Final Analysis: By now, it probably isn’t a secret that I think buying separate audio components is the best way to develop a home theater system to enhance your gaming experience.  The benefits that you gain while playing the game are immense over the other types of audio.  The single most important benefit to using separate components is that you will be able to experience the game audio the way the game designers intended.  So anything that was put in the game will be heard.

After spending a significant portion of the last 20 years selling or consulting on home theatre gear, each of these three options has merit based on the specific needs of the purchaser.  HTiB, while not the ideal setup, is definitely a fit for younger gamers without large bankrolls looking to get some audio in a bedroom or college dormitory.  Speaker bars on the other hand are ideal for home offices, smaller gaming spaces and the bedroom, where they can provide upgraded audio and surround with minimal intrusion.  The component audio set up, while it can be placed in any environment, is best suited for a family room, man cave or dedicated Home Theater/Gaming room.  Although each system can be an option, your budget and needs should help determine which of these to choose to invest in when adding audio to your gaming system.  The final piece of advice I would like to offer is this...do not buy any type of speaker system without listening to it first.  Any salesperson can make a recommendation, but only your own ears can tell you whether you like the sound or not.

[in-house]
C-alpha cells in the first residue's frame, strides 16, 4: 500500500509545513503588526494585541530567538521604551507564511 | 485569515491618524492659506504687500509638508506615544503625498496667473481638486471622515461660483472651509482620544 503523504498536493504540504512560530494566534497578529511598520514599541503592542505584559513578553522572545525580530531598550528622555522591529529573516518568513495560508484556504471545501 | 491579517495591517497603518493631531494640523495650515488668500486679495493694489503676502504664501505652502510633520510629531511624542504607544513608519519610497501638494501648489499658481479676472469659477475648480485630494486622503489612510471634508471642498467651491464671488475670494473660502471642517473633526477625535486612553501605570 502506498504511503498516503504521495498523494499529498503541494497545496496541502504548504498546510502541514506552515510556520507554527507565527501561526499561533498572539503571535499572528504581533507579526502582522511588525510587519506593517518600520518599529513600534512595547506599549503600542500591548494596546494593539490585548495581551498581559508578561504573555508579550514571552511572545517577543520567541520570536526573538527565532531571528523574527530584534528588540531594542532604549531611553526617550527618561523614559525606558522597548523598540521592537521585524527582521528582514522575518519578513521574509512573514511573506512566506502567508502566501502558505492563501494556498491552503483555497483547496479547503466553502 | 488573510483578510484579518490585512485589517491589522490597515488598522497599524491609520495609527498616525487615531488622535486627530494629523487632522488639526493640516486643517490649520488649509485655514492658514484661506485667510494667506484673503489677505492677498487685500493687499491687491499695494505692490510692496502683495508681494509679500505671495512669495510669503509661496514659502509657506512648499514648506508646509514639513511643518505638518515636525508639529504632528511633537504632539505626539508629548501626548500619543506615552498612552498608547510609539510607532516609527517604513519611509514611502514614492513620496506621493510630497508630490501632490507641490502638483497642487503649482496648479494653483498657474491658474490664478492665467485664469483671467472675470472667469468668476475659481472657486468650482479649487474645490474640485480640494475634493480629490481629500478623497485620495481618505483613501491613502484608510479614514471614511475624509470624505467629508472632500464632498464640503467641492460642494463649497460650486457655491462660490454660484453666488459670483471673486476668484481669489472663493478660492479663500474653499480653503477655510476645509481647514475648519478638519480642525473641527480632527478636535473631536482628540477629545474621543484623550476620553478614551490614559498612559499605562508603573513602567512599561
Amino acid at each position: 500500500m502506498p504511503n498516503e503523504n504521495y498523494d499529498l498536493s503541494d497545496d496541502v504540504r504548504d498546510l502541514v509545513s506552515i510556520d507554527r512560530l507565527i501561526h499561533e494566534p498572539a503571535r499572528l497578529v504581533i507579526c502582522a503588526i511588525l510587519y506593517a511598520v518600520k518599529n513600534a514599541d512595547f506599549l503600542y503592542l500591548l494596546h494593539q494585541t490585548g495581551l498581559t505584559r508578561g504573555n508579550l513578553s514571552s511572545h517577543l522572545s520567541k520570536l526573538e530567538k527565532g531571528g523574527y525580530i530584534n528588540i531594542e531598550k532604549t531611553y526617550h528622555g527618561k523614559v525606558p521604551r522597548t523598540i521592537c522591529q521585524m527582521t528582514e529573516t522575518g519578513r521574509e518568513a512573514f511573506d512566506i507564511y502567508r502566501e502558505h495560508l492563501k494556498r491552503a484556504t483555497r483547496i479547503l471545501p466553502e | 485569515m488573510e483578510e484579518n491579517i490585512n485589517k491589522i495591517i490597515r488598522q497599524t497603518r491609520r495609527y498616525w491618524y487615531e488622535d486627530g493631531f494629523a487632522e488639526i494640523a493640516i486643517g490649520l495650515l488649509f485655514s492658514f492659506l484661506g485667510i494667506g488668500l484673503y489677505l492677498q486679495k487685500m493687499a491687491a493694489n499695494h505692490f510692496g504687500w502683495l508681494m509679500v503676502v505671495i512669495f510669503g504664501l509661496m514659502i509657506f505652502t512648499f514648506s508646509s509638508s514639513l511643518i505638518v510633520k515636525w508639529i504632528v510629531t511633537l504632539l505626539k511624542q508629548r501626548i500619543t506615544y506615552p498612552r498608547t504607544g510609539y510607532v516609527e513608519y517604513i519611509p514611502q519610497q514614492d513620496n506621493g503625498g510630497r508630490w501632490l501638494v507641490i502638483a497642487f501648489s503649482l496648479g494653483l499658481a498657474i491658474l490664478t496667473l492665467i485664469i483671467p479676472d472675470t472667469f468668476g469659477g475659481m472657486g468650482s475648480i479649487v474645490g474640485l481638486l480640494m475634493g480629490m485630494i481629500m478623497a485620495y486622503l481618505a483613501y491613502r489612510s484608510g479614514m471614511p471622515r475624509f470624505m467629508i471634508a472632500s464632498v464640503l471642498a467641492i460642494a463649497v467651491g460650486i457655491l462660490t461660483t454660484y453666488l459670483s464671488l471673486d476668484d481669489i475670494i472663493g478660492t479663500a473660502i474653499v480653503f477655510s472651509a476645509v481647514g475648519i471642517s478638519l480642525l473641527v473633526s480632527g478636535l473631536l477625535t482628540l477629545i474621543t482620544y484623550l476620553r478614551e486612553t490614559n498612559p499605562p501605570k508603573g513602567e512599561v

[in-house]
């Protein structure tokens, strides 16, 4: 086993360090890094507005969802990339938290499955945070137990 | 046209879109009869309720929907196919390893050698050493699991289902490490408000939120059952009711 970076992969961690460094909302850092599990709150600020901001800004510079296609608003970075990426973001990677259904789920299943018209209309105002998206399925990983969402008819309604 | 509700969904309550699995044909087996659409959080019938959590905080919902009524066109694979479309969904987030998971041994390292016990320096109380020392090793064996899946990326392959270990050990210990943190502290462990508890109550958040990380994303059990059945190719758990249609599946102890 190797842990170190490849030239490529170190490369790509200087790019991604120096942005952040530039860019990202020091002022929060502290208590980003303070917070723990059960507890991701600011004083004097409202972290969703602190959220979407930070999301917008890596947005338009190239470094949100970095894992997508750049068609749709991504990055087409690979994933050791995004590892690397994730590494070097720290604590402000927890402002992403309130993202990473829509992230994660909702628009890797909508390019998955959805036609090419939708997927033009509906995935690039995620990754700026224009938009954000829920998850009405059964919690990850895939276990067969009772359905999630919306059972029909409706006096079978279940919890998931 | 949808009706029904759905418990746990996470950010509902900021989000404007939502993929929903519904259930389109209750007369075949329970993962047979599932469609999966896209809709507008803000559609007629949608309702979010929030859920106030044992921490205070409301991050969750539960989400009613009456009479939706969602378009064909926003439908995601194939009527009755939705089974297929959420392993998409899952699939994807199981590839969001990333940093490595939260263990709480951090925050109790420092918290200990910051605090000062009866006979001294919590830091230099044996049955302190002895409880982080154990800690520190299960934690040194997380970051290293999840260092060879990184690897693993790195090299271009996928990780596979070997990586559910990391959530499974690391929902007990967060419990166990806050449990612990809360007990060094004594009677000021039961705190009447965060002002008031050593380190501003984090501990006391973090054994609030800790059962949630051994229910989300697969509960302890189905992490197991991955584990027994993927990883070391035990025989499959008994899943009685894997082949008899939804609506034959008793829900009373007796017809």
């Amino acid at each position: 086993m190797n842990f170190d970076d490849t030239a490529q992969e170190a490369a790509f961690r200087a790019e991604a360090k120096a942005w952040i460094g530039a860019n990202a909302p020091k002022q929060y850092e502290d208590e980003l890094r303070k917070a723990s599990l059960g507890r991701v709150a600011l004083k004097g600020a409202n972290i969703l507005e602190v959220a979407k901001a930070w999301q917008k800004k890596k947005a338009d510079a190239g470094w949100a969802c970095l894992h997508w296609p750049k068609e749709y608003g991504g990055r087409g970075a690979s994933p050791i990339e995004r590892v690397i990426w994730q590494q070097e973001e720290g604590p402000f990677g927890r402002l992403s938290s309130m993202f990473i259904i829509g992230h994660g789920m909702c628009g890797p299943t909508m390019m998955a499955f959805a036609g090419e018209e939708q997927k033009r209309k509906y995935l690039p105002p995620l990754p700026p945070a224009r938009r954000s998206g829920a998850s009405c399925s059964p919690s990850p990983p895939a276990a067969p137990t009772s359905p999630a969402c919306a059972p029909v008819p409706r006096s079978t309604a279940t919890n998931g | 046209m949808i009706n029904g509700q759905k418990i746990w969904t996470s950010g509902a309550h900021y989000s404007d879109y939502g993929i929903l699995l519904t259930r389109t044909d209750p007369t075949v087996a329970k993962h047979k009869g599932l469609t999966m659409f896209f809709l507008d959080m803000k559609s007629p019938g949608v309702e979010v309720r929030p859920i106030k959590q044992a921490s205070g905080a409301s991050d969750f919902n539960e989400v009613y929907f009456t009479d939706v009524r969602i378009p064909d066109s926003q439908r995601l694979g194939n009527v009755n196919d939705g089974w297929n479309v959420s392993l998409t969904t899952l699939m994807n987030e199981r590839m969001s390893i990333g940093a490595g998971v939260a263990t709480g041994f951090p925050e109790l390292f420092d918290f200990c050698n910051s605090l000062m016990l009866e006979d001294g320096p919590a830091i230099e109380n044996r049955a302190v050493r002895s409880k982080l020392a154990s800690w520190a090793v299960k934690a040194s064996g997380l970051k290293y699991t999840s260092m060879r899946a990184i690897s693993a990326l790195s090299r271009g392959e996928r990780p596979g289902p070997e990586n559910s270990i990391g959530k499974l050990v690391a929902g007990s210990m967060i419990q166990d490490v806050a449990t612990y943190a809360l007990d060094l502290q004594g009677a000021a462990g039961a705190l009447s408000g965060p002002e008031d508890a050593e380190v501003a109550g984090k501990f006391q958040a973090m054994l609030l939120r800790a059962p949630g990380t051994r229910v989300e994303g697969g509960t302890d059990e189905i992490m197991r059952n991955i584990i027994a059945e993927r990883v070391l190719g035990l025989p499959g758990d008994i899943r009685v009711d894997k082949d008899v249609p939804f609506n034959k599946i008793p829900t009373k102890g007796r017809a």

The opinion expressed in this article is solely that of the author and does not necessarily reflect those of GamingNexus as a whole.  If you have questions, concerns or criticism, feel free to leave a comment for our staff.

* The product in this article was sent to us by the developer/company.